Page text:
Sometimes it is simply play, at others it is in deadly earnest. Yet when animals fight there is something that draws us to watch despite the potential fatal outcome. Perhaps it appears to something visceral and basic in our instincts - or perhaps we just like to watch a good old fashioned tooth and claw fight.
We often read about people taking over the natural habitat of other species but it is rare to come across a case where the animals come back and reclaim their territory from us. Yet this is exactly what has happened in San Francisco. Local Californian Sea Lions have always been present in the city’s bay but had been pushed out to Seal Rocks, a small formation at the north end of the Ocean Beach. Pier 39’s K-Dock was developed and opened in 1978. Little did we know that the sea lions also had their eyes on this particular piece of seaside real estate.
They bided their time but their opportunity to move in (or back, if you argue that their presence along the Californian coastline predates human occupation by tens of thousands of years) came just over a decade later in 1989. It was then that it was decided that the docks needed refurbishment. In order to facilitate this all the boats had to be removed from Pier 39. This left large open spaces inside the Bay. A small number of sea lions saw their opportunity. They metaphorically weighed anchor from the stony slopes of Seal Rocks and began to arrive at Pier 39.
We thought we would take a break here at the Ark in Space. A break from rare species, unusual bugs and dangerous beasties. We thought we would take time out to bring you a real cutefest – something which, as you can see by the title of this post, still raises a question or two. Why bring you this glorious gallery of the cutest kittens on the net? No real reason. Except because we can! Prepare to say aaaw a lot - enjoy!
OK, now we know that this has been done before - however, these are not pictures ripped (and ripped off) from a quick search. As ever, here, all the pictures are licensed through Creative Commons. We would like to thank the photographers for their huge generosity in allowing us to share their photographs with you. You can visit their photostreams on Flickr by clicking each picture!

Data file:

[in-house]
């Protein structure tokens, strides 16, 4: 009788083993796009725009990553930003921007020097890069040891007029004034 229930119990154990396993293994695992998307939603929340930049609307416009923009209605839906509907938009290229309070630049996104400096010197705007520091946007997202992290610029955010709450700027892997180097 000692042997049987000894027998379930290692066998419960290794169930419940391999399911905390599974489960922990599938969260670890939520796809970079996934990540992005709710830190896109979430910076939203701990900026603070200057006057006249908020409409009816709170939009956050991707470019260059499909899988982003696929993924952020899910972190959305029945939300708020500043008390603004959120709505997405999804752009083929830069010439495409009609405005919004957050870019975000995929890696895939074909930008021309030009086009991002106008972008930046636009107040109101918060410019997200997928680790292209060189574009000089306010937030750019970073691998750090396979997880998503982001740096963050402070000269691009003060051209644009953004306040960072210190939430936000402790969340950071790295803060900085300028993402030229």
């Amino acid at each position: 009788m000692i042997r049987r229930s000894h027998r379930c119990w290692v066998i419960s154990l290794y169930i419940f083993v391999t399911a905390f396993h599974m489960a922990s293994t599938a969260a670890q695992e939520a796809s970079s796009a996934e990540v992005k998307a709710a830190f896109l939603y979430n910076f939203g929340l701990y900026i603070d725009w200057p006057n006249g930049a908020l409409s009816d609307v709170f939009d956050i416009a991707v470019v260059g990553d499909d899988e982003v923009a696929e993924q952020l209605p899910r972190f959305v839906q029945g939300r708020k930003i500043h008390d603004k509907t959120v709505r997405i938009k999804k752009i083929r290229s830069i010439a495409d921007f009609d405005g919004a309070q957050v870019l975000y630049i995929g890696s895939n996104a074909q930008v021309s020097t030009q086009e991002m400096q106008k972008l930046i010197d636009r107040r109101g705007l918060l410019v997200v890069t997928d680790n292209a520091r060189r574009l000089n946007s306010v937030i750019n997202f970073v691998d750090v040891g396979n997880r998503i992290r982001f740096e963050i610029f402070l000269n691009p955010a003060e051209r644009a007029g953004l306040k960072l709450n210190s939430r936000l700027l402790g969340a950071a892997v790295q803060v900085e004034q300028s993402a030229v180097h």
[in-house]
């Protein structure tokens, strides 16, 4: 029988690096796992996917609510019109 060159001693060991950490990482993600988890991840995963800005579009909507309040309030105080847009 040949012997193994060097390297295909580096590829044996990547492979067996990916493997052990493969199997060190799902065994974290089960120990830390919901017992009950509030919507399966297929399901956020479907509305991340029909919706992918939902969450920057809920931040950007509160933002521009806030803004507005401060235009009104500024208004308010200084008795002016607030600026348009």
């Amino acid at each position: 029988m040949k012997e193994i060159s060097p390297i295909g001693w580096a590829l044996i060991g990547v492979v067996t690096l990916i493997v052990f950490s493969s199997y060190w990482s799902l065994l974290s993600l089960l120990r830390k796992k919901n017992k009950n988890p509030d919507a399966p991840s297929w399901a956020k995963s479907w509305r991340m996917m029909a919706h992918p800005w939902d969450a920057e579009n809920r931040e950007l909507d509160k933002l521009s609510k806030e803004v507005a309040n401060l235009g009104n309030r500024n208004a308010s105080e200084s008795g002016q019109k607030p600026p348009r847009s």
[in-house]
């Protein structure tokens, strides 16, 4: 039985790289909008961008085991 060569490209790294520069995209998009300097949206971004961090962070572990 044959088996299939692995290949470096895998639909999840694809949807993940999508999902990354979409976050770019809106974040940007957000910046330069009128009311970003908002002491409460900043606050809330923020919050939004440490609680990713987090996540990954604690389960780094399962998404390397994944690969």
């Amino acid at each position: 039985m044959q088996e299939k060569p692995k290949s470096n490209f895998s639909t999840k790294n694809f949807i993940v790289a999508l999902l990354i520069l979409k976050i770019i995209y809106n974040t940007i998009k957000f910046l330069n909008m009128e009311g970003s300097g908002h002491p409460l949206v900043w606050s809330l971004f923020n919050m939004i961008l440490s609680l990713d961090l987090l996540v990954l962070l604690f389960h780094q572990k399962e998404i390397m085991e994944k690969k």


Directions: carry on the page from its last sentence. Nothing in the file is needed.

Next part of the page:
This strange looking creature, with its immensely long and delicate snout is the gharial (Gavialis gangeticus). Until very recently it thrived throughout the Indian sub-continent but now it numbers less than a few hundred in the wild. It seems destined for extinction, like so many other species. Will it be just another victim of what may be seen in the future as the sixth mass extinction event in the history of our planet? Is there a future for the gharial on earth, our ark in space?
The answer is only a tentative maybe. Once it flourished and could be found in all of the major rivers of India and Pakistan. The Indus, which has its source in Tibet and flows through Pakistan and Northern India had gharials along almost its entire length. Now, in this vast river not a single one may be found.
Ask anyone what color an elephant should be and you may get a raised eyebrow (or two) but the answer will normally be grey or greyish – perhaps even black or brown. The more observant might say there is pinkness around some parts of the body such as the ears and trunk. Red would almost certainly not be the answer even though some would swear they had witnessed pink elephants on parade. Yet in the Kenyan National Park of Tsavo East you will find red elephants aplenty.
When dogs are in their training stage a question that comes up a great deal is why do dogs lick their noses? While it is tempting to simply go with the old chestnut of an answer – because they can – there are a number of reasons why a dog might lick its own nose. One thing is for certain sure, however: while they are doing it they often bring a smile to the faces of their human companions. As you can see from this spread of pictures, it is sometimes difficult to resist this particular canine photo opportunity.
You may just have done something of a double take. Yet these small creatures huddled together are indeed bats. They are Honduran White Bats (Ectophylla alba) and they do not easily fall in to a number of bat stereotypes: they do not live in caves and they do not suck blood. Additionally their fur, as you can see, is snow white.
It is found only in a few Central American countries. If you are very, very lucky you might be able to find it in Nicaragua, Costa Rica and, of course, the country from which it gets its name, Honduras.
Yet it is extremely rare and, moreover, it is tiny – the largest examined have never exceeded 5cm in length. Not only that, but its white fur has evolved for a reason: camouflage. (Note: the above was caught by using mist nets in Costa Rica and was later released).